With EDA implementation and event mesh deployment, banking and financial institutions can quickly enhance their agility, which Hobbis noted will enable them to innovate their payments platforms. Harnessing the business power of EDA gives providers a flexible platform to innovate, manage the cost of change, and maximize the customer experience, he said, adding that EDA architecture helps organizations scale for higher volumes while maintaining performance guarantees as they adapt to commercial and regulatory trends.
Hobbis has seen strong interest in EDA and event mesh architectures as financial services providers modernize financial services. In fact, he mentioned that Solace's August 2021 survey of providers in North America, EMEA, Australia and APAC regions found 85 percent of respondents initiated EDA journeys, with 13 percent in the "promised land" of EDA maturity.
"For those still on the journey, a number of obstacles lie in their way," researchers wrote. "One critical hurdle is the buy-in disconnect from IT (61%) to Senior Management/Line of Business executives (35%)."
With the approaching November 2022 deadline for supporting ISO 20022 messages to and from SWIFT, researchers predict more organizations will begin to leverage ISO 20022 capabilities. "Using such a standard internally will remove much of the confusion and complexity about data types, taxonomies and translations/transformations that exist between business lines in many banks today," Hobbis said. "Removing this complexity will streamline not just payments."
The Federal Reserve Board is planning a phased roll out of the FedNow Service in the third quarter of 2023. FedNow is designed to facilitate instant payments through business and personal depository accounts. The FedNow clearing and settlement network will enable funds to be transferred from the account of a sender to the account of a receiver on any day and in near real time, and depository institutions and service providers will be able to layer optional features and value-added services on top of FedNow rails, Fed representatives noted.
In a recent interview with The Green Sheet, Craig Ramsey, head of real-time payments at ACI Worldwide, said he expects FedNow to expand RTP in the United States.
"Broad access to instant payments in the U.S. is already a reality with The Clearing House RTP network," he said. "But with FedNow, we will see more institutions starting their real-time journeys and offering customers direct access to initiate an instant payment."
Ramsey further noted that implementation will cover a wide territory, from consumers paying friends, bills and ecommerce merchants to businesses using instant payments to better manage liquidity and re-use of funds. And more financial institutions will embark on real-time payment journeys to enable instant payments for customers, he added.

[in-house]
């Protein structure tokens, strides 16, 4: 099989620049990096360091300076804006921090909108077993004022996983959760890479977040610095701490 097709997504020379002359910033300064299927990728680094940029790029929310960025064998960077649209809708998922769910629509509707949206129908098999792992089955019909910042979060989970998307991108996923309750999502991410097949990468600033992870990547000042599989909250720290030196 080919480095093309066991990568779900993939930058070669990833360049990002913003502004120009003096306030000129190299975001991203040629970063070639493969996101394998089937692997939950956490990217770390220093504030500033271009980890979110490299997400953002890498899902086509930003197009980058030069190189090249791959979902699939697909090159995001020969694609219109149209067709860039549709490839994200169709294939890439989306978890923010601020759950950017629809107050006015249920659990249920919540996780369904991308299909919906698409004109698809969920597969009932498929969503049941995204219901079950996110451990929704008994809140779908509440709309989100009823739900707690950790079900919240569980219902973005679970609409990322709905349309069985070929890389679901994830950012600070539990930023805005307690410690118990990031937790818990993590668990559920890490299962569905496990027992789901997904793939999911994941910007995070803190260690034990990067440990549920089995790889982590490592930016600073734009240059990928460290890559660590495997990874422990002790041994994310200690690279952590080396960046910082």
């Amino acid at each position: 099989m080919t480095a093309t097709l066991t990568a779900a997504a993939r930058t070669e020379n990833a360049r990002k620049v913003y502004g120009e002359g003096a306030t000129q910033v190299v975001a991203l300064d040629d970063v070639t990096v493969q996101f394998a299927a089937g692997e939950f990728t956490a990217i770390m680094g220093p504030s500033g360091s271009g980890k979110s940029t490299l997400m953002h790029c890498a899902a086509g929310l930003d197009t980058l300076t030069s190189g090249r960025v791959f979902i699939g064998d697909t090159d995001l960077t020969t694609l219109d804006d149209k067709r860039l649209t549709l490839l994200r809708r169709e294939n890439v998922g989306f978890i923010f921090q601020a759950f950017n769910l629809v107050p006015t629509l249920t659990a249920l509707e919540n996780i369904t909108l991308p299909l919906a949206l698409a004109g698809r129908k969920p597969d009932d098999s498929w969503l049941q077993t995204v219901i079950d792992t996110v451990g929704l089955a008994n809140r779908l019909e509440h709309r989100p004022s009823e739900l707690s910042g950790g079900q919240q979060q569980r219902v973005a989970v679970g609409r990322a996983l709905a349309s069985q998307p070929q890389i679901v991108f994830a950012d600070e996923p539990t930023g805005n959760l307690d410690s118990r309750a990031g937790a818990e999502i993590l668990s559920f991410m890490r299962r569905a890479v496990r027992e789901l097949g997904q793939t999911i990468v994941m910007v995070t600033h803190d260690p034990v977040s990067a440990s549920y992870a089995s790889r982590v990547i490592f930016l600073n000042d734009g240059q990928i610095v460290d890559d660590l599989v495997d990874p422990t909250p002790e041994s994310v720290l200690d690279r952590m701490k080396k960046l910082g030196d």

The Fed stated it plans to notify the public and member bank networks of fee structures and guidelines prior to launching FedNow. Visit www.frbservices.org/financial-services/fednow for additional details and updates.
Fast response times are critical in a connected world, especially when payment rails and connectivity are threatened or disrupted. When the global pandemic shuttered businesses worldwide, service providers and business owners pivoted from traditional in-person commerce to digital payments and from brick-and-mortar venues to ghost kitchens and work-from-home models.
Emily Canarini, vice president, operations at Agility Recovery, observed a permanent shift to remote and hybrid work over the course of the pandemic. This shift introduced a new set of challenges, she stated, as businesses looked for ways to keep critical employees connected and powered at home and remotely, while protecting vulnerable systems against cyberattacks.
Agility is a core requirement for meeting these challenges and for coping with disasters in general, Canarini noted, as no two disasters or their impacts are ever the same. "It is impossible to know exactly what to expect in the face of an interruption," she said. "However, by embracing agility, companies will be able to pivot and work quickly to both respond to and recover from an interruption."
Canarini emphasized there is no one-size-fits-all approach to disaster recovery and every organization has a different set of needs. Agility Recovery experts help each customer identify potential gaps or pitfalls that would delay recovery, she noted, to make sure they only receive the services they need without having to pay for things they don't need.
Canarini recommended implementing a continuity plan to cultivate agile responses to unforeseen events. The best place to start is to assemble a team of employees, each of whom represents a critical department in the organization, and perform regular testing, she stated.
Having a range of voices at the table will help identify all essential business continuity needs and ensure they are addressed within a continuity plan, Canarini stated, adding that testing each stakeholder can help identify gaps and potential failure points. This pinpoints responsible individuals and action steps, and documents and formalizes their roles in the recovery process.
"True agility is the ability to effectively respond or adjust to anything that may come your way," Canarini said. "Having these perspectives, a formalized chain of command and a regular testing schedule allows teams to plan for and respond to a wider range of incidents, as well as establish redundancies or pivot points, should there be any surprises along the way."
Dale S. Laszig, senior staff writer at The Green Sheet and managing director at DSL Direct LLC, is a payments industry journalist and content strategist. Connect via email email@example.com, LinkedIn www.linkedin.com/in/dalelaszig/ and Twitter @DSLdirect.